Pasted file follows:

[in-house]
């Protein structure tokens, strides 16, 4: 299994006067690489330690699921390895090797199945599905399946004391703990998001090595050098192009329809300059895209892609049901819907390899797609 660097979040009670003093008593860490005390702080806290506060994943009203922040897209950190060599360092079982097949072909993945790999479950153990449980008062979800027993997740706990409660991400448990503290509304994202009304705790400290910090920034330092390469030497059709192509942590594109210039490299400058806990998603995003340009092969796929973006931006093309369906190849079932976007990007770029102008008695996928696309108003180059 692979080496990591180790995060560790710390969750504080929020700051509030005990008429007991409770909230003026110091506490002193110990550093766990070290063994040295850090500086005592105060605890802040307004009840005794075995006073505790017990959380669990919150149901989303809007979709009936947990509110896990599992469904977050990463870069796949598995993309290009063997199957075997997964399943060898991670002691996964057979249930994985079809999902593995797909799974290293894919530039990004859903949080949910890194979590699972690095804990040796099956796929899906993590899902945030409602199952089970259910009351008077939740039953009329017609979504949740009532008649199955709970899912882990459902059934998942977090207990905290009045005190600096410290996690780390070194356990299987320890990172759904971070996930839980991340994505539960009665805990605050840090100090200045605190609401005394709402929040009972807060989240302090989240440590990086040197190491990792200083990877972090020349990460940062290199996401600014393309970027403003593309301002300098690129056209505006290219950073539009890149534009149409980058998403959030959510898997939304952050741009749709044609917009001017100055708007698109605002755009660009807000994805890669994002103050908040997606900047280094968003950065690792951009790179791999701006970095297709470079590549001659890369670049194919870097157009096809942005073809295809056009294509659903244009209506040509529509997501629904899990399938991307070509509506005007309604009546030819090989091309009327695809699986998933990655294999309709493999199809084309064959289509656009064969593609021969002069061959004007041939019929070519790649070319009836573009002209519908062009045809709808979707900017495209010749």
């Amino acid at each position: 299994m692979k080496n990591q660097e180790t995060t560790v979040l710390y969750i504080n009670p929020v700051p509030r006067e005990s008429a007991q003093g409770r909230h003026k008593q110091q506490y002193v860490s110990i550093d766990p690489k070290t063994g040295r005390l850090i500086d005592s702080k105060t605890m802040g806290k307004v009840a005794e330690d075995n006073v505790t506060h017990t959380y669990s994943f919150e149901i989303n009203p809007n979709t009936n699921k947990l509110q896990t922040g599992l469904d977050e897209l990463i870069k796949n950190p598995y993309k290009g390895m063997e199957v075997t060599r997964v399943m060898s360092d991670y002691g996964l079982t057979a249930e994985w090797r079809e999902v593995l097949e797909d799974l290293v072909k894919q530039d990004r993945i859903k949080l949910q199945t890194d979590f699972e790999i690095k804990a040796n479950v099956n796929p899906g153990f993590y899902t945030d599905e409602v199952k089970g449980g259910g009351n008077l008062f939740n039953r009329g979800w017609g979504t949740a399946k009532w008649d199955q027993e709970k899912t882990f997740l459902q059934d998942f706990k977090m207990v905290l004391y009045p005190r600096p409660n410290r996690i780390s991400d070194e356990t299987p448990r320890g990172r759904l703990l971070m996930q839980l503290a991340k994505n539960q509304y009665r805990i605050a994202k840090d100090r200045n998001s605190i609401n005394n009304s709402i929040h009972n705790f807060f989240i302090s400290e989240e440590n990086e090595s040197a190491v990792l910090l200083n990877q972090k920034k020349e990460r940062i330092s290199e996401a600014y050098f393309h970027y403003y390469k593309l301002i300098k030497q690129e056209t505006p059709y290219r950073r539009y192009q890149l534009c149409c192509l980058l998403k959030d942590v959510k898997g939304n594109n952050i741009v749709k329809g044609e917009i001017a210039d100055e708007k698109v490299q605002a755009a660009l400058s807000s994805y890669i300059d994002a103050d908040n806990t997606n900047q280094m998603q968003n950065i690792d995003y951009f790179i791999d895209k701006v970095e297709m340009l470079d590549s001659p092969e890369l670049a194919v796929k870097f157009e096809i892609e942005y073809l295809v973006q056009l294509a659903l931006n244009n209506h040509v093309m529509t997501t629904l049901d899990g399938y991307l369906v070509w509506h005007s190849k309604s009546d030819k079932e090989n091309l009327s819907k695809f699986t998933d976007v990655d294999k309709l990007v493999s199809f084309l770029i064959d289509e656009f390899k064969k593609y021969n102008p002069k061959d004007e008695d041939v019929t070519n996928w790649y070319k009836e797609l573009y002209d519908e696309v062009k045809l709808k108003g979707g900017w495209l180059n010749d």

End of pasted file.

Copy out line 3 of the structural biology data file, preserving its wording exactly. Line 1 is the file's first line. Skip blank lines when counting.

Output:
């Amino acid at each position: 299994m692979k080496n990591q660097e180790t995060t560790v979040l710390y969750i504080n009670p929020v700051p509030r006067e005990s008429a007991q003093g409770r909230h003026k008593q110091q506490y002193v860490s110990i550093d766990p690489k070290t063994g040295r005390l850090i500086d005592s702080k105060t605890m802040g806290k307004v009840a005794e330690d075995n006073v505790t506060h017990t959380y669990s994943f919150e149901i989303n009203p809007n979709t009936n699921k947990l509110q896990t922040g599992l469904d977050e897209l990463i870069k796949n950190p598995y993309k290009g390895m063997e199957v075997t060599r997964v399943m060898s360092d991670y002691g996964l079982t057979a249930e994985w090797r079809e999902v593995l097949e797909d799974l290293v072909k894919q530039d990004r993945i859903k949080l949910q199945t890194d979590f699972e790999i690095k804990a040796n479950v099956n796929p899906g153990f993590y899902t945030d599905e409602v199952k089970g449980g259910g009351n008077l008062f939740n039953r009329g979800w017609g979504t949740a399946k009532w008649d199955q027993e709970k899912t882990f997740l459902q059934d998942f706990k977090m207990v905290l004391y009045p005190r600096p409660n410290r996690i780390s991400d070194e356990t299987p448990r320890g990172r759904l703990l971070m996930q839980l503290a991340k994505n539960q509304y009665r805990i605050a994202k840090d100090r200045n998001s605190i609401n005394n009304s709402i929040h009972n705790f807060f989240i302090s400290e989240e440590n990086e090595s040197a190491v990792l910090l200083n990877q972090k920034k020349e990460r940062i330092s290199e996401a600014y050098f393309h970027y403003y390469k593309l301002i300098k030497q690129e056209t505006p059709y290219r950073r539009y192009q890149l534009c149409c192509l980058l998403k959030d942590v959510k898997g939304n594109n952050i741009v749709k329809g044609e917009i001017a210039d100055e708007k698109v490299q605002a755009a660009l400058s807000s994805y890669i300059d994002a103050d908040n806990t997606n900047q280094m998603q968003n950065i690792d995003y951009f790179i791999d895209k701006v970095e297709m340009l470079d590549s001659p092969e890369l670049a194919v796929k870097f157009e096809i892609e942005y073809l295809v973006q056009l294509a659903l931006n244009n209506h040509v093309m529509t997501t629904l049901d899990g399938y991307l369906v070509w509506h005007s190849k309604s009546d030819k079932e090989n091309l009327s819907k695809f699986t998933d976007v990655d294999k309709l990007v493999s199809f084309l770029i064959d289509e656009f390899k064969k593609y021969n102008p002069k061959d004007e008695d041939v019929t070519n996928w790649y070319k009836e797609l573009y002209d519908e696309v062009k045809l709808k108003g979707g900017w495209l180059n010749d």